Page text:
Keep in mind that we’re not giving fast-food fried chicken dinners with French fries a passing grade. Such a meal contains an entire day’s worth of calories and sodium, thanks to large portion sizes, excessive breading, and globs of sauces. 

But as an occasional treat, home-fried foods have a place in a healthy diet. Use in moderation by pairing with a sensible side or salad. Always choose a healthy oil that’s low in saturated fat, such as peanut, soybean, and canola oils.

Myth: The more fiber you eat, the better.

Wrong. Not all fibers are equally beneficial. Consider the source. 

Yogurt doesn’t naturally come with fiber, yet the grocery aisles now boast fiber-supplemented yogurt, along with cereals, energy bars, even water.

What’s the deal?

Fiber is a fad-food component right now, and manufacturers are isolating specific types of fiber and adding them to packaged foods to take advantage. But the science isn’t entirely clear yet: Just as we’re learning more about different types of fat, research is showing how complex fiber is as well. We now know that different fibers have different functions (wheat bran helps move foods along; oat bran lowers cholesterol; inulin supports healthy gut bacteria).

Some experts are skeptical that the so-called faux-fiber foods offer the same beneficial effect as naturally fiber-rich ones like whole grains, vegetables, fruits, and legumes.

While it’s true that only half of us eat the fiber we need for good health, eating processed foods with added fiber doesn’t get us off the hook. Eating fiber-rich whole foods is the best way to gain this essential component of you diet.

Myth: You should always remove chicken skin before eating.

Wrong. You can enjoy a skin-on chicken breast without blowing your sat-fat budget.

 Half the pleasure of eating roast chicken comes from the gloriously crisp, brown skin that seems to melt in your mouth. Yet the skinless, boneless chicken breast—one of the more boring protein sources on Earth—became the health-conscious cook’s gold standard somewhere along the way. Fortunately, the long-standing command to strip poultry of its skin before eating doesn’t hold up under a nutritional microscope. A 12-ounce bone-in, skin-on chicken breast half contains just 2.5 grams of saturated fat and 50 calories more than its similarly portioned skinless counterpart.

A chicken breast will always be lean—skinned or not. What’s more, 55 percent of the fat in the chicken skin is monounsaturated—the heart-healthy kind you want more of.

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Never Buy These 7 Foods!

A close-up of a brown paper bag filled with groceries
Most people only have so much time, or so much money, to waste in a grocery store. You want to get in, get out and save as much money as possible – all while knowing that the food you’re buying is the healthiest for you and your family.

So which items should you avoid?

1. Energy or Protein Bars.

These calorie-laden bars are usually stacked at the checkout counter because they depend on impulse buyers who grab them, thinking they are more wholesome than a candy bar. Unfortunately, they can have very high fat and sugar contents and are often as caloric as a regular candy bar. They’re also two to three times more expensive than a candy bar at $2 to $3 a bar. If you need a boost, a vitamin-rich piece of fruit, a yogurt, or a small handful of nuts is more satiating and less expensive!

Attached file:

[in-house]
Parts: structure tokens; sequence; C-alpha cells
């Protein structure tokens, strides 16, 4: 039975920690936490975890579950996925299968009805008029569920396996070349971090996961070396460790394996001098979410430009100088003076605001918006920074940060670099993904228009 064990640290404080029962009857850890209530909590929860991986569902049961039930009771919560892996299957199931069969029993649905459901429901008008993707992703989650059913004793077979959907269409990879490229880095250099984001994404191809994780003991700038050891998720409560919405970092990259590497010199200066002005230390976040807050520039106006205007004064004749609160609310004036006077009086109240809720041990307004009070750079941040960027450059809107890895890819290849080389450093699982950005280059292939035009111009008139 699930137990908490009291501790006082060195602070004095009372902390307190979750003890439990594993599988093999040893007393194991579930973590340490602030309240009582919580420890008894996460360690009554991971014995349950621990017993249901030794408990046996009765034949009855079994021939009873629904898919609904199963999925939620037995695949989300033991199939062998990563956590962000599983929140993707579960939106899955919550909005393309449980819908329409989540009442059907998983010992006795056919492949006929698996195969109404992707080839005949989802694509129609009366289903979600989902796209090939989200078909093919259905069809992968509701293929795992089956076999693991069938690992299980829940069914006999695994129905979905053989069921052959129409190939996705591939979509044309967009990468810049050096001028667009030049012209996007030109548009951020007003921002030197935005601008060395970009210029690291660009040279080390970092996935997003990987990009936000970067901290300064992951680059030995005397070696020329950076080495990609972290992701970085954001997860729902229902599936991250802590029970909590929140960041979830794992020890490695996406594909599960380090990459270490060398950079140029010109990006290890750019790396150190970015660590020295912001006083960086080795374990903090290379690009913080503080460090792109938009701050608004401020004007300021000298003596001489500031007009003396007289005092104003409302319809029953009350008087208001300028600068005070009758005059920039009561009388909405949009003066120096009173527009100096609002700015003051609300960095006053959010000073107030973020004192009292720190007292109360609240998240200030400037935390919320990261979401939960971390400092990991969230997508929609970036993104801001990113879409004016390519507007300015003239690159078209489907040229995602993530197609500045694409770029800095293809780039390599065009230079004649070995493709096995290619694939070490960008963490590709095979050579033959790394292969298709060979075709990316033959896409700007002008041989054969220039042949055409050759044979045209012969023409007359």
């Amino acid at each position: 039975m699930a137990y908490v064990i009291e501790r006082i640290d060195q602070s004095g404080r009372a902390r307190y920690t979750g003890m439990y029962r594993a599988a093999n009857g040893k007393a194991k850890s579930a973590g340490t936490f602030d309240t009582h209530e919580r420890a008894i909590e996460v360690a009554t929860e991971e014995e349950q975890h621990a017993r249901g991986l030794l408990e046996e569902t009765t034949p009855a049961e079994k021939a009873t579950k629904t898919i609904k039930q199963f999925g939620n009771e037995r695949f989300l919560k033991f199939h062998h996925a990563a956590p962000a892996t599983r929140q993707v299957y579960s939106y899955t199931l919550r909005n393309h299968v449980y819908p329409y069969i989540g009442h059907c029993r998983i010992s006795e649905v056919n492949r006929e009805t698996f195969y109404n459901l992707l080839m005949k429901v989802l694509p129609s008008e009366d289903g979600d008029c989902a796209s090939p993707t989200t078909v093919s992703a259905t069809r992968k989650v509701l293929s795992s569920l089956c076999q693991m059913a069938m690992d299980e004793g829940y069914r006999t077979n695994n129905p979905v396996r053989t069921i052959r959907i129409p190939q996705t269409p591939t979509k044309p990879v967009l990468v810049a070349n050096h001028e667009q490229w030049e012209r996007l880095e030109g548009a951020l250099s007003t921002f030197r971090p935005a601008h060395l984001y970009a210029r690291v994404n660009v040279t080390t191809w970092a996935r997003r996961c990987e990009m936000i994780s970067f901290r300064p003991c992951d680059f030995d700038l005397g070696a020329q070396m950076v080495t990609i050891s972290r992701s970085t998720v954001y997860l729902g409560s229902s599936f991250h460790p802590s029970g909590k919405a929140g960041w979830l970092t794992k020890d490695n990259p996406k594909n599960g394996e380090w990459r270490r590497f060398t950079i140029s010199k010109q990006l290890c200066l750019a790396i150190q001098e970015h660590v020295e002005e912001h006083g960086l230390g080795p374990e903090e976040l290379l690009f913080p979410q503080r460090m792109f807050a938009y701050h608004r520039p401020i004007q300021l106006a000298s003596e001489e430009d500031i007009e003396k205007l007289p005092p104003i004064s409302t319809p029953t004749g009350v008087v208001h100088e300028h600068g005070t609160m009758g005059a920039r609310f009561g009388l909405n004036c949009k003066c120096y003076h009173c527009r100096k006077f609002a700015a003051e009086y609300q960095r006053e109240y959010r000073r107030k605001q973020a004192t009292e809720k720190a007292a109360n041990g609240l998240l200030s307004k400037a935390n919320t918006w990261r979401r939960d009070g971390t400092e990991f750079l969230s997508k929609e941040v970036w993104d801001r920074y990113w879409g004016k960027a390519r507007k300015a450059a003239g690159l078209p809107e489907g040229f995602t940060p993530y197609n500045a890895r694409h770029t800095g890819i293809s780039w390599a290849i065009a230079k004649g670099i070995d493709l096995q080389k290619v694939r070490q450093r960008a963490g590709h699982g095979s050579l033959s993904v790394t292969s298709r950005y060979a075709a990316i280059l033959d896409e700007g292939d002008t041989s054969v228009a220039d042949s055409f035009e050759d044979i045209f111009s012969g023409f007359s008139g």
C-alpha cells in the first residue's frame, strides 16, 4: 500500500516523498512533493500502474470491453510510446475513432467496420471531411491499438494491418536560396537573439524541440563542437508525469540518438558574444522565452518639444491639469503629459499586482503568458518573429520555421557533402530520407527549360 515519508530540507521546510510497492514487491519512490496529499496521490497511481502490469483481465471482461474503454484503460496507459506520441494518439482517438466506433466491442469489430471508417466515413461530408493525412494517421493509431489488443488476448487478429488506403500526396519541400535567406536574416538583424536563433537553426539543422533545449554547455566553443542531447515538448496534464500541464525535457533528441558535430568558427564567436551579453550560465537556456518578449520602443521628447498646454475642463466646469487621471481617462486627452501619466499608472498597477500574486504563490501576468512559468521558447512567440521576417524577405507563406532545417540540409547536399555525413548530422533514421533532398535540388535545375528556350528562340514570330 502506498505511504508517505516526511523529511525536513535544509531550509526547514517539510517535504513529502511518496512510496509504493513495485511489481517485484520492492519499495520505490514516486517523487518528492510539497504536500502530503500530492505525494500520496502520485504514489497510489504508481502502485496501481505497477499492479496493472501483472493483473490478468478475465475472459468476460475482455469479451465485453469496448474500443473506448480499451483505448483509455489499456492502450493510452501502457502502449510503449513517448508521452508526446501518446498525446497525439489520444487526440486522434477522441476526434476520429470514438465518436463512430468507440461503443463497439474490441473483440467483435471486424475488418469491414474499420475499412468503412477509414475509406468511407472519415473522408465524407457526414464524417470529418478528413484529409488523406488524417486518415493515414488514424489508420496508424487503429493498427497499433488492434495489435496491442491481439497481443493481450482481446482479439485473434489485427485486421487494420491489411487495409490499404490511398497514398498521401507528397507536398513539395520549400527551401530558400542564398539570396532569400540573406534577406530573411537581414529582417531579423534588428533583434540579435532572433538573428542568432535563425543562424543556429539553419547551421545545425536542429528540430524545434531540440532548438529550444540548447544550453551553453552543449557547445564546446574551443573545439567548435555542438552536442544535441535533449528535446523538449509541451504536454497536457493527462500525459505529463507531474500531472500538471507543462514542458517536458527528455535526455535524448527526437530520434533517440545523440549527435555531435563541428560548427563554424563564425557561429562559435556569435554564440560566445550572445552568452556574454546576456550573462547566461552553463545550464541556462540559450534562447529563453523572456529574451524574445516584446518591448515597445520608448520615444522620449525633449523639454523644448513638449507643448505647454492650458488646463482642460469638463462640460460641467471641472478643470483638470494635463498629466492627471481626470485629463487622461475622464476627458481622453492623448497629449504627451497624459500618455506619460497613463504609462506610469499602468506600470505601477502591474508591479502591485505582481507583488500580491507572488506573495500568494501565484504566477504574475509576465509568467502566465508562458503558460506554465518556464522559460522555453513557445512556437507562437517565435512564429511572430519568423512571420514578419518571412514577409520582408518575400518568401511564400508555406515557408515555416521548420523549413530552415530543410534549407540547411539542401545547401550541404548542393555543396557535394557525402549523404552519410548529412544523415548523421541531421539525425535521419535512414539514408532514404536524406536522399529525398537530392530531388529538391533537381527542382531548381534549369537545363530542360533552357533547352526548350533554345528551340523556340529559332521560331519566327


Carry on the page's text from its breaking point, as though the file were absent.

2. Pre-Formed Meat Patties.

Frozen burgers, beef or otherwise, are more expensive than buying the ground meat in bulk and making patties yourself. We timed it — it takes less than 10 seconds to form a flat circle and throw it on the grill! Also, there’s some evidence that pre-formed meat patties might contain more e. coli than regular ground meat. In fact, most of the recent beef recalls have involved pre-made frozen beef patties. Fresh is definitely better!

3. Microwave Sandwiches.

When you buy a pre-made sandwich, you’re really just paying for its elaborate packaging — plus a whole lot of salt, fat, and unnecessary additives. For the average cost of one of these babies ($2.50 to $3.00 per sandwich), you could make a bigger, better, and more nutritious version yourself.

4. Powdered Iced Tea Mixes/Prepared Flavored Iced Tea.

Powdered and gourmet iced teas are really a rip-off! It’s much cheaper to make your own iced tea from actual (inexpensive) tea bags and keep a jug in the fridge. Plus, many mixes and preparations are loaded with high fructose corn syrup and other sugars, along with artificial flavors. So make your own, and get creative! To make 32 ounces of iced tea, it usually takes 8 bags of black tea or 10 bags of herbal, green, or white tea. Most tea-bag boxes have recipes, so just follow along. If you like your tea sweet but want to keep calories down, skip the sugar and add fruit juice instead.

5. Bottled Water.

Bottled water is a bad investment for so many reasons. It’s expensive compared to what’s coming out of the tap, its cost to the environment is high (it takes a lot of fossil fuel to produce and ship all those bottles), and it’s not even better for your health than the stuff running down your drain!

Even taking into account the cost of filters, water from home is still much cheaper than bottled water, which can run up to $1 to $3 a pop.

If you have well water and it really does not taste good (even with help from a filter), or if you have a baby at home who is bottle-fed and needs to drink safe water, buy jugs of distilled or ‘nursery’ water at big discount stores. They usually cost between 79 cents and 99 cents for 1 gallon (as opposed to $1.50 for 8 ounces of ‘designer’ water). And you can reuse the jugs to store homemade iced tea, flavored waters, or, when their tops are cut off, all sorts of household odds and ends.

6. Snack or Lunch Packs.

These ‘all-inclusive’ food trays might seem reasonably priced (from $2.50 to $4.00), but you’re actually paying for the highly designed label, wrapper, and specially molded tray. They only contain a few crackers and small pieces of cheese and lunchmeat. The actual edible ingredients are worth just pennies and are filled with salt.

7. Gourmet Frozen Vegetables.

Sure, you can buy an 8-ounce packet of peas in an herbed butter sauce, but why do so when you can make your own? Just cook the peas, add a pat of butter and sprinkle on some herbs that you already have on hand. The same thing goes for carrots with dill sauce and other gourmet veggies.